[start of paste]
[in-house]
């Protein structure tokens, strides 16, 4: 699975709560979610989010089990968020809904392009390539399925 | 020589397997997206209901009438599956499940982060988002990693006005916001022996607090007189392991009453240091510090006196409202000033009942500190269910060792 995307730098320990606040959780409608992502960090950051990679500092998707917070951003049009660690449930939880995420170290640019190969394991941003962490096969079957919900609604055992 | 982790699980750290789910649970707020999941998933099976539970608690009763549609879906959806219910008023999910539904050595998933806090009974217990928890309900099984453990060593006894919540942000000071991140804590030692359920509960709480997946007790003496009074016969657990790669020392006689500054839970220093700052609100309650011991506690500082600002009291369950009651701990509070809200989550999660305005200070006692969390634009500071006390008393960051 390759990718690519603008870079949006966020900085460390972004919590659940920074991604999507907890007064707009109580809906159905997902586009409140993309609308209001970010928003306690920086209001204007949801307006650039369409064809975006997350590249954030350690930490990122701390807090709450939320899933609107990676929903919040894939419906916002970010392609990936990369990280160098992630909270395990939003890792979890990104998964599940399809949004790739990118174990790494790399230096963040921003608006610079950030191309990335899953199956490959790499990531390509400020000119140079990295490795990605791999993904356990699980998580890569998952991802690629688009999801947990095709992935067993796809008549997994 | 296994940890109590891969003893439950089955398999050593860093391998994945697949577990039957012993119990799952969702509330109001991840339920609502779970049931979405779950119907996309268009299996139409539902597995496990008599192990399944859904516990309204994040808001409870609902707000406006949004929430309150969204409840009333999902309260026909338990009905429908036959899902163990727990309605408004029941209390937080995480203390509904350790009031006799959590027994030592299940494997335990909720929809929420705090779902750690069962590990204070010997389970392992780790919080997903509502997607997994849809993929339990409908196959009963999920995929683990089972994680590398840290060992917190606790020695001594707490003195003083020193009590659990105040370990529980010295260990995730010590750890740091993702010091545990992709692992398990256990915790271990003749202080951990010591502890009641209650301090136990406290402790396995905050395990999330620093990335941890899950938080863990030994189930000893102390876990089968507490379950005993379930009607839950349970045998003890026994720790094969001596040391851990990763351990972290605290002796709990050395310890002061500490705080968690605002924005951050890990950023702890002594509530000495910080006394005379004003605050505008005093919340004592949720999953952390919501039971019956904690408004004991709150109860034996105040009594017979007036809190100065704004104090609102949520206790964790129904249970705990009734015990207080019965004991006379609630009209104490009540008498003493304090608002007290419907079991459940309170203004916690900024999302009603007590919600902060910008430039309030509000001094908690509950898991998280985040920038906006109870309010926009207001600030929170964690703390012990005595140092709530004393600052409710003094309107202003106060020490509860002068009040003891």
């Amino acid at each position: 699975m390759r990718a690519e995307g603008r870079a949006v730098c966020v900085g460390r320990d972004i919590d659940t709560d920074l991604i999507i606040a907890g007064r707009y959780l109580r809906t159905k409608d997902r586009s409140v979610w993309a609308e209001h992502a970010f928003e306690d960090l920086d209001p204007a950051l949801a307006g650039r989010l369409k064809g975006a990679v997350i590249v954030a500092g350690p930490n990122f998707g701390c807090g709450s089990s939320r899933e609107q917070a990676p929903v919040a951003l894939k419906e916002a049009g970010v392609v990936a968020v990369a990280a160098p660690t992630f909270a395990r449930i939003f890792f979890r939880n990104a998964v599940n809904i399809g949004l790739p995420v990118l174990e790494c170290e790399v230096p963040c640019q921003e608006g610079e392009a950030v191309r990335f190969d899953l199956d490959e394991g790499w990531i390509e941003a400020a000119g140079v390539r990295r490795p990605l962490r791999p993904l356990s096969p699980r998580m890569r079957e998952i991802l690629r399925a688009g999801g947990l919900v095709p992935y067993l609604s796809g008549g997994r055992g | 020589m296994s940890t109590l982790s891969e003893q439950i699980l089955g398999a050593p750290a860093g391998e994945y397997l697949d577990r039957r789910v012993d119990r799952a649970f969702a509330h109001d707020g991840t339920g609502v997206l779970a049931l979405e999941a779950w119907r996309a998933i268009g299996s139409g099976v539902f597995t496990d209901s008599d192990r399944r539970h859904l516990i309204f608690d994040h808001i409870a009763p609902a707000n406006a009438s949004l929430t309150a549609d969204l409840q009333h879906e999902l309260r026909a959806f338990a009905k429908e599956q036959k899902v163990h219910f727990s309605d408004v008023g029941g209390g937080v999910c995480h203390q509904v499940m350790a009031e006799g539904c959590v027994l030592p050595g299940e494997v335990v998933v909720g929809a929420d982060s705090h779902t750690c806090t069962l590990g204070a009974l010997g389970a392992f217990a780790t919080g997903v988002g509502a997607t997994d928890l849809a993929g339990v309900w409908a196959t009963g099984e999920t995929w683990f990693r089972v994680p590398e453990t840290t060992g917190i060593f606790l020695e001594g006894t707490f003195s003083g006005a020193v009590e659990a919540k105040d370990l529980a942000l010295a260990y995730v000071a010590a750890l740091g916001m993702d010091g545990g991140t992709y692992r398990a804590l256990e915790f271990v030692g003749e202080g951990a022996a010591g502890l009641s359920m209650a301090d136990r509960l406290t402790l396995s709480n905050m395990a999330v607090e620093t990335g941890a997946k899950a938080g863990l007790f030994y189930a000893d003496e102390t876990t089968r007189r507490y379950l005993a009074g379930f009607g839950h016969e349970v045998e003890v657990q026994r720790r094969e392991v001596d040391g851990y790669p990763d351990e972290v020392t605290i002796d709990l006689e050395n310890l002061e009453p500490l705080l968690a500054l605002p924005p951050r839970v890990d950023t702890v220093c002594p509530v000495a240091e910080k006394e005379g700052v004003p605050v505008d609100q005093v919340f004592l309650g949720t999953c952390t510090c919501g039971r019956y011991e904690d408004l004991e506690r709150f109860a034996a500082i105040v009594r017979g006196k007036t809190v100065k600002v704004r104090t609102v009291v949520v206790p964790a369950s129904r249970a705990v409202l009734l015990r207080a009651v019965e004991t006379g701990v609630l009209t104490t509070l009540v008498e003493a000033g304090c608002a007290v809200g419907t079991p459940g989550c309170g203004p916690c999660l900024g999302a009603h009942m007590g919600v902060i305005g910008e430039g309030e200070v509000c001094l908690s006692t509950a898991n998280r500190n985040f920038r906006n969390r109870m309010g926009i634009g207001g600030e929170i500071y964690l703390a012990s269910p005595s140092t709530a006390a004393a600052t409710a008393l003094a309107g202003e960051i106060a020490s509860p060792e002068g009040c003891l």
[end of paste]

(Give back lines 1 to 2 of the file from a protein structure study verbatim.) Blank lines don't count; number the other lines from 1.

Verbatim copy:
[in-house]
């Protein structure tokens, strides 16, 4: 699975709560979610989010089990968020809904392009390539399925 | 020589397997997206209901009438599956499940982060988002990693006005916001022996607090007189392991009453240091510090006196409202000033009942500190269910060792 995307730098320990606040959780409608992502960090950051990679500092998707917070951003049009660690449930939880995420170290640019190969394991941003962490096969079957919900609604055992 | 982790699980750290789910649970707020999941998933099976539970608690009763549609879906959806219910008023999910539904050595998933806090009974217990928890309900099984453990060593006894919540942000000071991140804590030692359920509960709480997946007790003496009074016969657990790669020392006689500054839970220093700052609100309650011991506690500082600002009291369950009651701990509070809200989550999660305005200070006692969390634009500071006390008393960051 390759990718690519603008870079949006966020900085460390972004919590659940920074991604999507907890007064707009109580809906159905997902586009409140993309609308209001970010928003306690920086209001204007949801307006650039369409064809975006997350590249954030350690930490990122701390807090709450939320899933609107990676929903919040894939419906916002970010392609990936990369990280160098992630909270395990939003890792979890990104998964599940399809949004790739990118174990790494790399230096963040921003608006610079950030191309990335899953199956490959790499990531390509400020000119140079990295490795990605791999993904356990699980998580890569998952991802690629688009999801947990095709992935067993796809008549997994 | 296994940890109590891969003893439950089955398999050593860093391998994945697949577990039957012993119990799952969702509330109001991840339920609502779970049931979405779950119907996309268009299996139409539902597995496990008599192990399944859904516990309204994040808001409870609902707000406006949004929430309150969204409840009333999902309260026909338990009905429908036959899902163990727990309605408004029941209390937080995480203390509904350790009031006799959590027994030592299940494997335990909720929809929420705090779902750690069962590990204070010997389970392992780790919080997903509502997607997994849809993929339990409908196959009963999920995929683990089972994680590398840290060992917190606790020695001594707490003195003083020193009590659990105040370990529980010295260990995730010590750890740091993702010091545990992709692992398990256990915790271990003749202080951990010591502890009641209650301090136990406290402790396995905050395990999330620093990335941890899950938080863990030994189930000893102390876990089968507490379950005993379930009607839950349970045998003890026994720790094969001596040391851990990763351990972290605290002796709990050395310890002061500490705080968690605002924005951050890990950023702890002594509530000495910080006394005379004003605050505008005093919340004592949720999953952390919501039971019956904690408004004991709150109860034996105040009594017979007036809190100065704004104090609102949520206790964790129904249970705990009734015990207080019965004991006379609630009209104490009540008498003493304090608002007290419907079991459940309170203004916690900024999302009603007590919600902060910008430039309030509000001094908690509950898991998280985040920038906006109870309010926009207001600030929170964690703390012990005595140092709530004393600052409710003094309107202003106060020490509860002068009040003891």